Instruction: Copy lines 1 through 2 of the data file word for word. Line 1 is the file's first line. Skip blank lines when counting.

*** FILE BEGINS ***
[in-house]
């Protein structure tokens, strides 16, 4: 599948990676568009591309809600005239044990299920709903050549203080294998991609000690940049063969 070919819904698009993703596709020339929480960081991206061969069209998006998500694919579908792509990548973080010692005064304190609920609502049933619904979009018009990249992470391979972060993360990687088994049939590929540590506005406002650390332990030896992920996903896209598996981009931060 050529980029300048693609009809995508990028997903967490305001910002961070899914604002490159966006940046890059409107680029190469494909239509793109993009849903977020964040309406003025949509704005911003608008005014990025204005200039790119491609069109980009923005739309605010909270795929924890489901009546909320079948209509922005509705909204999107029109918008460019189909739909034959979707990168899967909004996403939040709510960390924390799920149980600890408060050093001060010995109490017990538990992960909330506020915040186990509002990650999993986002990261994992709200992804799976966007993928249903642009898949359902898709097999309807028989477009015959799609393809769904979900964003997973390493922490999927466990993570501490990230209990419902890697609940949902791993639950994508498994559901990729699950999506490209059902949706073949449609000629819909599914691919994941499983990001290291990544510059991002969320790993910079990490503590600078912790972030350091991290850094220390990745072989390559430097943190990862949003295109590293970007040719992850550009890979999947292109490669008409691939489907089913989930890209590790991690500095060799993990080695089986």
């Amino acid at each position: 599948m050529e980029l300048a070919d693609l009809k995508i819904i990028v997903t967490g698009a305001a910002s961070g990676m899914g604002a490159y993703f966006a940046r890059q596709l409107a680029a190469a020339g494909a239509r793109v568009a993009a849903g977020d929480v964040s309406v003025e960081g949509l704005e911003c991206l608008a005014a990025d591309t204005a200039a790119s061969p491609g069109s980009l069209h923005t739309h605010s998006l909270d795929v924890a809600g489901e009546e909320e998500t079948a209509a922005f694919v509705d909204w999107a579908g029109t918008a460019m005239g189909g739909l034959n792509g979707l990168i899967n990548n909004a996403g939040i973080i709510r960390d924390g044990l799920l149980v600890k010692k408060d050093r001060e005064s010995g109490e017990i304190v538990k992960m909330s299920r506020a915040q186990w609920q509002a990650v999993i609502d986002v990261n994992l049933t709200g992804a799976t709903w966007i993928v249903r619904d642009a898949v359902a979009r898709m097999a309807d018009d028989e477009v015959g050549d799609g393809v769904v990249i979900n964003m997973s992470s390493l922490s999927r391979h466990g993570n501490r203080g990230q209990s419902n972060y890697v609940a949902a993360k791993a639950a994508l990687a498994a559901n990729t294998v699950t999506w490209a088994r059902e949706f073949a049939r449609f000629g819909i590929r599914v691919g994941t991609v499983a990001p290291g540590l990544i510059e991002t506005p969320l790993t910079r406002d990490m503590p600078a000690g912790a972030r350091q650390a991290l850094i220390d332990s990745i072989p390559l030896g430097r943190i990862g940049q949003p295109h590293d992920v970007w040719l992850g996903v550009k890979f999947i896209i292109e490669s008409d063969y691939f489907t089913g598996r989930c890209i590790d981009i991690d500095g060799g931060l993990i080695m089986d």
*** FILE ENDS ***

[in-house]
């Protein structure tokens, strides 16, 4: 599948990676568009591309809600005239044990299920709903050549203080294998991609000690940049063969 070919819904698009993703596709020339929480960081991206061969069209998006998500694919579908792509990548973080010692005064304190609920609502049933619904979009018009990249992470391979972060993360990687088994049939590929540590506005406002650390332990030896992920996903896209598996981009931060 050529980029300048693609009809995508990028997903967490305001910002961070899914604002490159966006940046890059409107680029190469494909239509793109993009849903977020964040309406003025949509704005911003608008005014990025204005200039790119491609069109980009923005739309605010909270795929924890489901009546909320079948209509922005509705909204999107029109918008460019189909739909034959979707990168899967909004996403939040709510960390924390799920149980600890408060050093001060010995109490017990538990992960909330506020915040186990509002990650999993986002990261994992709200992804799976966007993928249903642009898949359902898709097999309807028989477009015959799609393809769904979900964003997973390493922490999927466990993570501490990230209990419902890697609940949902791993639950994508498994559901990729699950999506490209059902949706073949449609000629819909599914691919994941499983990001290291990544510059991002969320790993910079990490503590600078912790972030350091991290850094220390990745072989390559430097943190990862949003295109590293970007040719992850550009890979999947292109490669008409691939489907089913989930890209590790991690500095060799993990080695089986």